The Dangers Of Breaching Restrictive Covenants Affecting Commercial Development
Updated: Feb 8
Restrictive covenants play an important role in the value and use of a property, yet it is the one factor of a property purchase agreement that is often overlooked until the end of the due diligence period. Some recent cases involving restrictive covenants affecting commercial development including Tillman v Egon Zehnder  UKSC 32, Martin Retail Group Ltd v, Crawley BC and, Tesco v. High Peak have caused the UK Supreme Court to re-examine restrictive covenants first time in 100 years.
Why this lack of consideration takes place is unclear, especially with the significant importance that is placed on the use of commercial properties here in the UK. If you are about to purchase commercial land, shouldn’t knowing what, if any, restrictions or obligations are tied to the land be your number one concern?
Understanding Restrictive Covenants
Knowing the specific land use restrictions and obligations and what could happen if you don’t comply with those restrictions and obligations is something every commercial property buyer in the UK should be aware of. To make understanding this concept easier, we are going to explain what a restrictive covenant is as well as the dangers of breaching restrictive covenants affecting commercial development.
What is a restrictive covenant?
A restrictive covenant is defined as “is any type of agreement that requires the buyer to either take or abstain from a specific action. In real estate transactions, restrictive covenants are binding legal obligations written into the deed of a property by the seller.” Restrictive covenants are typically placed in the property’s title deeds and bind only the land, not the seller or purchaser of the land.
How long does the restrictive covenant last?
A restrictive covenant ‘runs with the land’ which means that it is permanently attached to the land, even if the land is sold to another purchaser many years later. Restrictive covenants are enforceable by one landowner against another with two important stipulations. First, they must be negative in their effect and secondly, the restrictive covenant should allow “a form of private planning control.”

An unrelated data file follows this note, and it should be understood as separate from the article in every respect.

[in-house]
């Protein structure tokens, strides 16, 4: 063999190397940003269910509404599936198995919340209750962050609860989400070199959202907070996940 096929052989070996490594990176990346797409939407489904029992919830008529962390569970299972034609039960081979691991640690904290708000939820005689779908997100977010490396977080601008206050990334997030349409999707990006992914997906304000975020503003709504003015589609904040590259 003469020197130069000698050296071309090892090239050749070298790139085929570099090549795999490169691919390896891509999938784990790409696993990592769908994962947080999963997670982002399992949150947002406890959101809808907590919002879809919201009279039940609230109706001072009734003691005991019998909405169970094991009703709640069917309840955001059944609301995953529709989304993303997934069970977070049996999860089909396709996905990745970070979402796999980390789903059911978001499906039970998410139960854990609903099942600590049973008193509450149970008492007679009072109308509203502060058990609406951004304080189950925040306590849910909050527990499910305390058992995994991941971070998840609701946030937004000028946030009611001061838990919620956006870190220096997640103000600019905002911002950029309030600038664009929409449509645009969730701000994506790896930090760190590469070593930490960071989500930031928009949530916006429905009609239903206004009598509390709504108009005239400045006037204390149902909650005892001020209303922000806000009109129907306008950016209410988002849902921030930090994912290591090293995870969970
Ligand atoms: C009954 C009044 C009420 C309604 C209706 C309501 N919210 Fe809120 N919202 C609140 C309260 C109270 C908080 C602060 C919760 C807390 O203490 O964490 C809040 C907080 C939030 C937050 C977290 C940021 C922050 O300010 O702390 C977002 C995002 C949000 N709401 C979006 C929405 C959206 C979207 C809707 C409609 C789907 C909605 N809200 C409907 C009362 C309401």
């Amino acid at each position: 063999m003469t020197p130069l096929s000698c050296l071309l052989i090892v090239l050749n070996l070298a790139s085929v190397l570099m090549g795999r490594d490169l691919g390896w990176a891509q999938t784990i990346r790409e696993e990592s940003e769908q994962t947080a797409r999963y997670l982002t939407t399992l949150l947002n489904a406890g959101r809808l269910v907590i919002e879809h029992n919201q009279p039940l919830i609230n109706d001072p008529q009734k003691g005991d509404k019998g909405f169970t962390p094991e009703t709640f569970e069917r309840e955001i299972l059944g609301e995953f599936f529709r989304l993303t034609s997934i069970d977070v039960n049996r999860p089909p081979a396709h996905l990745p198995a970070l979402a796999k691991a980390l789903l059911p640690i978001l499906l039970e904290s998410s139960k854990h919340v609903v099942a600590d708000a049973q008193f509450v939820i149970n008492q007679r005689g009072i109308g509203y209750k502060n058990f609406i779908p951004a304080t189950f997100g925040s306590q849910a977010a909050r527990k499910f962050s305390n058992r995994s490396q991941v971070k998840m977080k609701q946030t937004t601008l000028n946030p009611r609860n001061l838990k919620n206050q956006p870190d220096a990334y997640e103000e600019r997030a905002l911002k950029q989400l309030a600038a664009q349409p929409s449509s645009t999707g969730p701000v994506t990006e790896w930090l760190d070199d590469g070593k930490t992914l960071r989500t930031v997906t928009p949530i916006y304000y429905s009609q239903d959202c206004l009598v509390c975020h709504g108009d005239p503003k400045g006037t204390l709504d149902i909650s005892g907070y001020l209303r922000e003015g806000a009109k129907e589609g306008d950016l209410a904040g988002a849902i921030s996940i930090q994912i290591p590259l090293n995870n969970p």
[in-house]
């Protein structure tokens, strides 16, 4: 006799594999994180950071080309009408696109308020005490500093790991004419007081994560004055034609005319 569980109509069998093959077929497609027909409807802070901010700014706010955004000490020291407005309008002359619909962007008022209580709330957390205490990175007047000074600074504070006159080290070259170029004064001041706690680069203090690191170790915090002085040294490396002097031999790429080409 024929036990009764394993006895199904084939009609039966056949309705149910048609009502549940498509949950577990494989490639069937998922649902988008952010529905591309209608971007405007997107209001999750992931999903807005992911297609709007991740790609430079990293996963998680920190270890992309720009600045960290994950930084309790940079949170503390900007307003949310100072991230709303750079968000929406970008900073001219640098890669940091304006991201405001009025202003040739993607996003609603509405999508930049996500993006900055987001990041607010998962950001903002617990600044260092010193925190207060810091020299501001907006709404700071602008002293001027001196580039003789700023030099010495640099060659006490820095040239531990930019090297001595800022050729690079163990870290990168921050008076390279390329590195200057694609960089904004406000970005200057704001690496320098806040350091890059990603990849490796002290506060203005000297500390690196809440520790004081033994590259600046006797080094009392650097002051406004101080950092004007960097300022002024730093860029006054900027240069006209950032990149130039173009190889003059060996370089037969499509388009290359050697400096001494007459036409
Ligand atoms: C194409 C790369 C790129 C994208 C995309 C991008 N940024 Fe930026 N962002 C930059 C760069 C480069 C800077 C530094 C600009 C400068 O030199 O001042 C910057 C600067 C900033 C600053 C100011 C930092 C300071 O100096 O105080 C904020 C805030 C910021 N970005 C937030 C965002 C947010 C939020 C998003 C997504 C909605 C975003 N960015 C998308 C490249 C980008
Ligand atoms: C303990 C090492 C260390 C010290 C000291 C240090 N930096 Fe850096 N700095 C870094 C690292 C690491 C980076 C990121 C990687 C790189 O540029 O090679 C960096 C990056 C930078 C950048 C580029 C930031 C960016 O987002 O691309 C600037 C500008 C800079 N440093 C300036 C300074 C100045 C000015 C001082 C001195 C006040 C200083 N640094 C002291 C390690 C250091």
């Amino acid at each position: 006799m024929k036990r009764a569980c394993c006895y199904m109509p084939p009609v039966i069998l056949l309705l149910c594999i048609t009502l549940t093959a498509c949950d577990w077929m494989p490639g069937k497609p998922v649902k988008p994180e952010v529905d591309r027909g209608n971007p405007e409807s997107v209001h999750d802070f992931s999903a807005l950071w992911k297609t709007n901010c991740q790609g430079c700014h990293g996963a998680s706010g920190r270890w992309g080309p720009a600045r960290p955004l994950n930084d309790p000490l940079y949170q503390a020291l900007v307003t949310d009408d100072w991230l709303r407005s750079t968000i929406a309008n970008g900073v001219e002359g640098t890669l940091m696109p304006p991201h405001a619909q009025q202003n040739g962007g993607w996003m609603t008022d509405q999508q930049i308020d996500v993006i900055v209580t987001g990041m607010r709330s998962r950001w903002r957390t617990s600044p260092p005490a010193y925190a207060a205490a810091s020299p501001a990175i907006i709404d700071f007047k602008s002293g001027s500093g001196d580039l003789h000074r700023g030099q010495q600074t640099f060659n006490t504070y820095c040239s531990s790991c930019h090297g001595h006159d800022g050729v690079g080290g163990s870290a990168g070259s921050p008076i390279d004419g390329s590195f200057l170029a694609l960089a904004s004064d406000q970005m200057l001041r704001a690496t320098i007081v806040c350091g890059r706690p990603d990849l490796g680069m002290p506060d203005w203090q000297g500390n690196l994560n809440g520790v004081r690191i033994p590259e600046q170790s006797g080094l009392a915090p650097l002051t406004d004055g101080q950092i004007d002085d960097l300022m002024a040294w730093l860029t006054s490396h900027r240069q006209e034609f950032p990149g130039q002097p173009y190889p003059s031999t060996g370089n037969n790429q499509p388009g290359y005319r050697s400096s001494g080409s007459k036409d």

The Court of Appeal has reversed a decision of the Upper Tribunal (Lands Chamber) (Martin Rodger QC and Paul Francis FRICS) ( UKUT 0515 (LC)) in the case of The Alexander Devine Children’s Cancer Trust v Millgate Property Developments Ltd. The appeal was awarded to the Alexander Devine Children’s Cancer Trust by the Upper Tribunal Lands Chamber on 28 November 2018. The Court of Appeal held that: ‘(1) The Tribunal had fallen into error in applying Lord Sumption’s guidance in Lawrence v. Fen Tigers  AC 822, a case where an injunction was claimed to restrain noise nuisance, in the context of an application under Section 84.’ This case became a landmark study in the dangers of breaching restrictive covenants affecting land and serves as a strong warning to property developers who breach a restrictive covenant even if they did obtain previous permission from the Upper Tribunal.
Contact Serenity Law
To learn more about the dangers of breaching restrictive covenants affecting land, contact Serenity Law today and speak with a member of our real estate team who can answer any questions you might have about landlord/tenant rights.
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